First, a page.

Guillem de Masdovelles
Guillem de Masdovelles (Catalan pronunciation: [ɡiˈʎɛm də məzðuˈβeʎəs]; fl. 1389–1438) was a Catalan soldier, courtier, politician, and poet. His family came from the Penedès, but he was active in Barcelona, where he became a civic leader. His fifteen poems are preserved alongside the work of his nephew, Joan Berenguer, in a chansonnier compiled by Joan around 1470, the Cançoner dels Masdovelles. Guillem exchanged some poetry with his nephew, who also translated some of Guillem's Occitan pieces into the Catalan language. Guillem also participated in at least three public poetry contests.
Military career and sirventes
Guillem is first attested in 1389, when he wrote a sirventesch during the guerra dels armanyaguesos, war against the Armagnacs. He dedicated the piece to Ramon d'Abella, commander of the cavalry company with which he was fighting at the time. Late in 1389 the count of Armagnac, John III, invaded northern Catalonia from across the Pyrenees in an attempt to seize the Kingdom of Majorca, which he claimed. Guillem wrote his sirventes before actual fighting had begun. His company was active in the area around Torroella de Montgrí and Palafrugell. John III's second son, Bernard VII, already Count of Charolais, de Xerolès lo comte in Guillem's words, led a regiment of Armagnac knights into Catalonia, and it is rumours of these that Guillem is writing of in his first stanza. Guillem puts word into the mouth of the bellicose count of Charolais in an attempt to stir up his own Catalans' martial fervour.
After the war against Armagnac, Guillem entered the service of Martin, Duke of Montblanc, who had campaigned against Armagnac and was now fighting in Sicily on behalf of his son, Martin I of Sicily, against whom there was an uprising. Guillem was in Sicily early in 1394, when Martin the elder charged him with composing a sirventes while they, the Martins, were besieging Catania. The date of this poem was thought to be 1393, when the two Martins were besieged in Catania, but the language of the poem makes clear that they were the besiegers. The sirventes was designed as propaganda to recruit more troops in Catalonia. The result was probably the expedition led by Roger de Montcada, and including Pere Maça, later in 1394 and not, as one supposed, the expedition of October 1393 by Bernat de Cabrera or that of December under John I of Aragon. The sirventes, ferocious and sanguine, which dreams of exterminating the rebellious Sicilians, is written, according to its authos, en la guaya siença, in the "gay science" espoused by the Consistori.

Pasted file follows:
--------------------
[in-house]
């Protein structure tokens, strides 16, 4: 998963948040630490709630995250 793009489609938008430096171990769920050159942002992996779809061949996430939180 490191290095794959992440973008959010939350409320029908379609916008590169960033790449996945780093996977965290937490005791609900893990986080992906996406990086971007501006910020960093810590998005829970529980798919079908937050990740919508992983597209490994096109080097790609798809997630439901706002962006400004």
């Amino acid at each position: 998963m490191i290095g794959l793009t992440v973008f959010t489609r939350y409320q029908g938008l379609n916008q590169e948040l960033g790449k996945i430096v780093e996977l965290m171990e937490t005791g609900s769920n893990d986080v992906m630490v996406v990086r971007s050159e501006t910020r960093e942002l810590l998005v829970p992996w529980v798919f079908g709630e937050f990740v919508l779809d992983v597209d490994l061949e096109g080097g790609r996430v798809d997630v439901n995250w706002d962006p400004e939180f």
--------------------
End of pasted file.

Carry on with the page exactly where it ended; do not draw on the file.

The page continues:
Guillem de Masdovelles is documented as a participant in the war between Ferdinand I and James II of Urgell in 1413 on the side of Ferdinand. Thereafter he resided in Barcelona, where he held several public offices. He frequently spent time in Vilafranca del Penedès.
Love life: maldits and comiat
Guillem adapted the genre of the comiat, typically a song for "dismissing" a mistress, and set it to the purpose of separating himself from the service of Guerau de Cervelló, whom he describes as governador de moltes gens e pobles (meaning governor of Catalonia). Though he has performed many tasks for the aging governor, Guillem lists several wrongs that Guerau has done to his family. Many of these are impossible to understand precisely, though they would present an interesting historical commentary if they could be. It appears that Guillem was with Guerau in Sicily when the latter came to the aid of Castrogiovanni during the siege of Catania. Guerau died in 1405.
Guillem was also the author of three maldits, songs "cursing" women who made life miserable. Each was directed against a different woman in Guillem's case: an anonymous lady, a lady known by the senhal (code name) "Na Mondina" (Worldly Lady), and another known by the senhal "N'Anguaneyritz" (Lady Liar). In the first instance, the lady's love costs five cents florin and her letters are full of lies. In the second instance, the lady has another lover, so Guillem publicly airs all her secrets she has told him. This is very uncourtly, but it is justified, to Guillem, because she is devoid of all courtliness to begin with. The third poem is a maldit-comiat in which Guillem renounces his lover, who is, of course, an ugly liar. Guillem's maldits influenced the maldits of Jordi de Sant Jordi.